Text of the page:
- The Washington Times - Tuesday, December 5, 2017

The White House has refuted reports that special counsel Robert Mueller ordered Germany’s Deutsche Bank to surrender President Trump’s banking records.

The news rocked Washington on Tuesday as speculation ran rampant that Mr. Mueller’s probe into Russian election meddling was now directly focused on Mr. Trump — and specifically his long and complicated history as a real estate developer.

But Mr. Trump’s attorney, Jay Sekulow, refuted Tuesday’s report by the German business newspaper Handelsblatt, which detailed how Mr. Trump’s largest lender had received a subpoena several weeks ago from Mr. Mueller, though the newspaper said it wasn’t clear whether the account data sought was about Mr. Trump or his associates.

“No subpoena has been issued or received,” Mr. Sekulow said. “We have confirmed this with the bank and other sources.”

While Deutsche Bank had not commented on the matter late Tuesday, Bloomberg News was reporting that the firm was cooperating with investigators without specifically naming the Trump case.

White House spokeswoman Sarah Huckabee Sanders also brushed aside both stories as “completely false.”


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The former FBI director’s probe is scrutinizing alleged attempts by the Kremlin to influence the 2016 presidential election in addition to probing possible collusion between Mr. Trump’s campaign and Moscow, which both side have repeatedly denied.

In the past month, Mr. Mueller brought money-laundering charges against two former campaign staffers, Paul Manafort and Rick Gates, with crimes committed before they ever joined forces with President Trump.

Late last week, his probe veered onto a collision course with the White House by getting a guilty plea from former National Security Adviser Michael Flynn for lying to the FBI.

In the past the White White House has issued stern warnings to Mr. Mueller about the parameters of his inquiry. In July, Mr. Trump told The New York Times that he would consider it “a violation” if Mr. Mueller investigated his business or family finances beyond any relationship with Russia.

Deutsche Bank is the president’s largest lender, and has extended his Trump Organization hundreds of millions of dollars for real estate ventures after Wall Street soured on him because of a string of hotel and casino bankruptcies.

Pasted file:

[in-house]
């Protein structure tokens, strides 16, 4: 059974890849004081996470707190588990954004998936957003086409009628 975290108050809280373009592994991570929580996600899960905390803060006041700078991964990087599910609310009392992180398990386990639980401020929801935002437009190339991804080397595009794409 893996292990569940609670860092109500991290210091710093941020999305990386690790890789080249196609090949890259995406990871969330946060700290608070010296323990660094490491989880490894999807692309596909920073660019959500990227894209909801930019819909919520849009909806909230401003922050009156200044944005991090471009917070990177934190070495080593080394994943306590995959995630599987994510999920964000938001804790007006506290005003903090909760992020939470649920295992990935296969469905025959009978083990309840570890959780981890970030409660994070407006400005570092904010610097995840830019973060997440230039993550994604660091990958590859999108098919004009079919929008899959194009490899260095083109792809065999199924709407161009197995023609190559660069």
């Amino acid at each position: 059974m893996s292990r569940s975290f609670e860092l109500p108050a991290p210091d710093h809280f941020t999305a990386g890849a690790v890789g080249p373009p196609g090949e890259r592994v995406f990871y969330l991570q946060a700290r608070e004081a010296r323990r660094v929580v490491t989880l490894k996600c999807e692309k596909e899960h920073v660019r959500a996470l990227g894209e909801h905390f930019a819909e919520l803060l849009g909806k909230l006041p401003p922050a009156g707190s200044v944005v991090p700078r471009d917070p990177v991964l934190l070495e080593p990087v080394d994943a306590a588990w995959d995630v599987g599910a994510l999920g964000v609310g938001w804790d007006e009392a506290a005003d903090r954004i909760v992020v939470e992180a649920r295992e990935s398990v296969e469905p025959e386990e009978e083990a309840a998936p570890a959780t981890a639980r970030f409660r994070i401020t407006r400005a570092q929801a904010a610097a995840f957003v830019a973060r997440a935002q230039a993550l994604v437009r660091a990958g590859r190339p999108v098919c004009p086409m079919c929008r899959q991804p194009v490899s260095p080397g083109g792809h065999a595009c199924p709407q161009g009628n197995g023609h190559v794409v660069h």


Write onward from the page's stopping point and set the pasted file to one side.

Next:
The president’s defenders have vigorously argued that these past business dealings have no relevance to the Mueller Russia probe.

In June, Deutsche Bank, which also has Mr. Trump’s son-in-law and White House adviser Jared Kushner as a client, rejected requests for details about the president’s finances from Democrats in the House of Representatives. The bank cited privacy laws.

On Capitol Hill Tuesday, Democrats from the House Intelligence Committee weighed in on the possible subpoena, saying an exploring of the presidents’ finances was long overdue.

“It’s about time,” Rep. Eric Swalwell of California said to The Washington Times.

Rep. Adam Schiff of California told The Times that the president’s son, Donald Trump Jr., had bragged in the past about the Trump Organization securing significant funding from Russians in the past.

“If Russia laundered money through the Trump Organization, and used it as leverage against the president or any his associates or family — it would be far more compromising than any salacious video ever could be,” Mr. Schiff added.

Bloomberg clarified Wednesday that the records collected from Deutsche Bank were of those associated with Mr. Trump, according to a source. The news outlet originally reported that the records collected pertained to Mr. Trump and his family, but members of the president’s legal team disputed that.

AFP reported the subpoena pertained to the special counsel’s case against former Trump campaign chairman Paul Manafort, who was charged with conspiracy against the U.S. and money laundering earlier this summer. The charges are unrelated to Mr. Manafort’s work on the campaign.


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